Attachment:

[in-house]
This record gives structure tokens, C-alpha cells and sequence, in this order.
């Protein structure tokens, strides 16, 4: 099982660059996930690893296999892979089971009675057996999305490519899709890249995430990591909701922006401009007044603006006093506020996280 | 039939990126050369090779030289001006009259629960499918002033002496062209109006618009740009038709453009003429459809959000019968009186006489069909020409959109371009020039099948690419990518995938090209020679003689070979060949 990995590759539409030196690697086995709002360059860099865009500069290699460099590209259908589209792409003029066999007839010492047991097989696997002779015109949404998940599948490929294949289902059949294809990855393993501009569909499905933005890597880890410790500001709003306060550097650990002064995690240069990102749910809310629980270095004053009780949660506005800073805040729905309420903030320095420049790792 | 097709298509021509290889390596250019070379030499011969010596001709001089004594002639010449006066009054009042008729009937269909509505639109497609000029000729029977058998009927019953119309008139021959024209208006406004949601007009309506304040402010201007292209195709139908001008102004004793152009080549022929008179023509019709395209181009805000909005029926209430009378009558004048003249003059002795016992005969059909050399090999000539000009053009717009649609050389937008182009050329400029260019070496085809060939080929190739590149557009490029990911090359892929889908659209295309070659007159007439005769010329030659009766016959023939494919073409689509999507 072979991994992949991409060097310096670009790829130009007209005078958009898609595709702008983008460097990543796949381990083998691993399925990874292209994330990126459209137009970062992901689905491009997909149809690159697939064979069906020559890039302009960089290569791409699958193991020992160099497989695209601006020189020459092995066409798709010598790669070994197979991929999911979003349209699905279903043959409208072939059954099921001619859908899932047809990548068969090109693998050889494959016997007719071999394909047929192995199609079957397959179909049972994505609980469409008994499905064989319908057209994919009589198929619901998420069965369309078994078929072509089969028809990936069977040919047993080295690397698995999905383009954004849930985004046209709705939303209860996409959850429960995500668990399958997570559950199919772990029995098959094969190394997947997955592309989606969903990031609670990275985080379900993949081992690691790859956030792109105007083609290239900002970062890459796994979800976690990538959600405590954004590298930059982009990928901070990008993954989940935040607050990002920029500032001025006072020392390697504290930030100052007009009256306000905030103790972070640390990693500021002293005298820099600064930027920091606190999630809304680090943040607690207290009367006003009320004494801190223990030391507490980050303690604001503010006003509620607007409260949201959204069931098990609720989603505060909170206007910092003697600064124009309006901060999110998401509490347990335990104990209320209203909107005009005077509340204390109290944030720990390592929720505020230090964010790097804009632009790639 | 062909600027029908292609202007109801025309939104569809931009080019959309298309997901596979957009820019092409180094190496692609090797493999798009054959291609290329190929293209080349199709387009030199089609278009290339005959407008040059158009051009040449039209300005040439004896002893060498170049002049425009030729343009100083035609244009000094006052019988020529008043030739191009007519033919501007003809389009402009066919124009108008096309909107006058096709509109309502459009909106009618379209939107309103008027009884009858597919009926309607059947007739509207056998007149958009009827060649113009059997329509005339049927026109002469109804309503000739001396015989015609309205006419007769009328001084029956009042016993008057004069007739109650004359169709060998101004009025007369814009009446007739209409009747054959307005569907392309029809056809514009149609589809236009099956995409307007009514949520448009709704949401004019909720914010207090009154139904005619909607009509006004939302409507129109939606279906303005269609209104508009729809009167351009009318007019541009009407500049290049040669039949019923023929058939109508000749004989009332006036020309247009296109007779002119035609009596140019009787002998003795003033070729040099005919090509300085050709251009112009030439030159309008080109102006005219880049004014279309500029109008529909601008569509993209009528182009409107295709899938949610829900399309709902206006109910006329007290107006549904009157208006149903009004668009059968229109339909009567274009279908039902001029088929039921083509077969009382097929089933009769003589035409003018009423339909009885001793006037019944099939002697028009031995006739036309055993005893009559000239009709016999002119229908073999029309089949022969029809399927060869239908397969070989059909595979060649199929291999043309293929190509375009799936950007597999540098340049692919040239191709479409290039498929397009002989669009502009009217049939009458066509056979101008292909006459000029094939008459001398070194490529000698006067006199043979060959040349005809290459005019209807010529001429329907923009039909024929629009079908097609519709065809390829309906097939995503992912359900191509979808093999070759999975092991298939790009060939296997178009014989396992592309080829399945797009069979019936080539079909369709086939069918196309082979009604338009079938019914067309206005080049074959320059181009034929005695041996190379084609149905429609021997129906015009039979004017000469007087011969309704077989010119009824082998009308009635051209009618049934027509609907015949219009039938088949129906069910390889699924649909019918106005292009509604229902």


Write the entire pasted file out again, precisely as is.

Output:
[in-house]
This record gives structure tokens, C-alpha cells and sequence, in this order.
């Protein structure tokens, strides 16, 4: 099982660059996930690893296999892979089971009675057996999305490519899709890249995430990591909701922006401009007044603006006093506020996280 | 039939990126050369090779030289001006009259629960499918002033002496062209109006618009740009038709453009003429459809959000019968009186006489069909020409959109371009020039099948690419990518995938090209020679003689070979060949 990995590759539409030196690697086995709002360059860099865009500069290699460099590209259908589209792409003029066999007839010492047991097989696997002779015109949404998940599948490929294949289902059949294809990855393993501009569909499905933005890597880890410790500001709003306060550097650990002064995690240069990102749910809310629980270095004053009780949660506005800073805040729905309420903030320095420049790792 | 097709298509021509290889390596250019070379030499011969010596001709001089004594002639010449006066009054009042008729009937269909509505639109497609000029000729029977058998009927019953119309008139021959024209208006406004949601007009309506304040402010201007292209195709139908001008102004004793152009080549022929008179023509019709395209181009805000909005029926209430009378009558004048003249003059002795016992005969059909050399090999000539000009053009717009649609050389937008182009050329400029260019070496085809060939080929190739590149557009490029990911090359892929889908659209295309070659007159007439005769010329030659009766016959023939494919073409689509999507 072979991994992949991409060097310096670009790829130009007209005078958009898609595709702008983008460097990543796949381990083998691993399925990874292209994330990126459209137009970062992901689905491009997909149809690159697939064979069906020559890039302009960089290569791409699958193991020992160099497989695209601006020189020459092995066409798709010598790669070994197979991929999911979003349209699905279903043959409208072939059954099921001619859908899932047809990548068969090109693998050889494959016997007719071999394909047929192995199609079957397959179909049972994505609980469409008994499905064989319908057209994919009589198929619901998420069965369309078994078929072509089969028809990936069977040919047993080295690397698995999905383009954004849930985004046209709705939303209860996409959850429960995500668990399958997570559950199919772990029995098959094969190394997947997955592309989606969903990031609670990275985080379900993949081992690691790859956030792109105007083609290239900002970062890459796994979800976690990538959600405590954004590298930059982009990928901070990008993954989940935040607050990002920029500032001025006072020392390697504290930030100052007009009256306000905030103790972070640390990693500021002293005298820099600064930027920091606190999630809304680090943040607690207290009367006003009320004494801190223990030391507490980050303690604001503010006003509620607007409260949201959204069931098990609720989603505060909170206007910092003697600064124009309006901060999110998401509490347990335990104990209320209203909107005009005077509340204390109290944030720990390592929720505020230090964010790097804009632009790639 | 062909600027029908292609202007109801025309939104569809931009080019959309298309997901596979957009820019092409180094190496692609090797493999798009054959291609290329190929293209080349199709387009030199089609278009290339005959407008040059158009051009040449039209300005040439004896002893060498170049002049425009030729343009100083035609244009000094006052019988020529008043030739191009007519033919501007003809389009402009066919124009108008096309909107006058096709509109309502459009909106009618379209939107309103008027009884009858597919009926309607059947007739509207056998007149958009009827060649113009059997329509005339049927026109002469109804309503000739001396015989015609309205006419007769009328001084029956009042016993008057004069007739109650004359169709060998101004009025007369814009009446007739209409009747054959307005569907392309029809056809514009149609589809236009099956995409307007009514949520448009709704949401004019909720914010207090009154139904005619909607009509006004939302409507129109939606279906303005269609209104508009729809009167351009009318007019541009009407500049290049040669039949019923023929058939109508000749004989009332006036020309247009296109007779002119035609009596140019009787002998003795003033070729040099005919090509300085050709251009112009030439030159309008080109102006005219880049004014279309500029109008529909601008569509993209009528182009409107295709899938949610829900399309709902206006109910006329007290107006549904009157208006149903009004668009059968229109339909009567274009279908039902001029088929039921083509077969009382097929089933009769003589035409003018009423339909009885001793006037019944099939002697028009031995006739036309055993005893009559000239009709016999002119229908073999029309089949022969029809399927060869239908397969070989059909595979060649199929291999043309293929190509375009799936950007597999540098340049692919040239191709479409290039498929397009002989669009502009009217049939009458066509056979101008292909006459000029094939008459001398070194490529000698006067006199043979060959040349005809290459005019209807010529001429329907923009039909024929629009079908097609519709065809390829309906097939995503992912359900191509979808093999070759999975092991298939790009060939296997178009014989396992592309080829399945797009069979019936080539079909369709086939069918196309082979009604338009079938019914067309206005080049074959320059181009034929005695041996190379084609149905429609021997129906015009039979004017000469007087011969309704077989010119009824082998009308009635051209009618049934027509609907015949219009039938088949129906069910390889699924649909019918106005292009509604229902």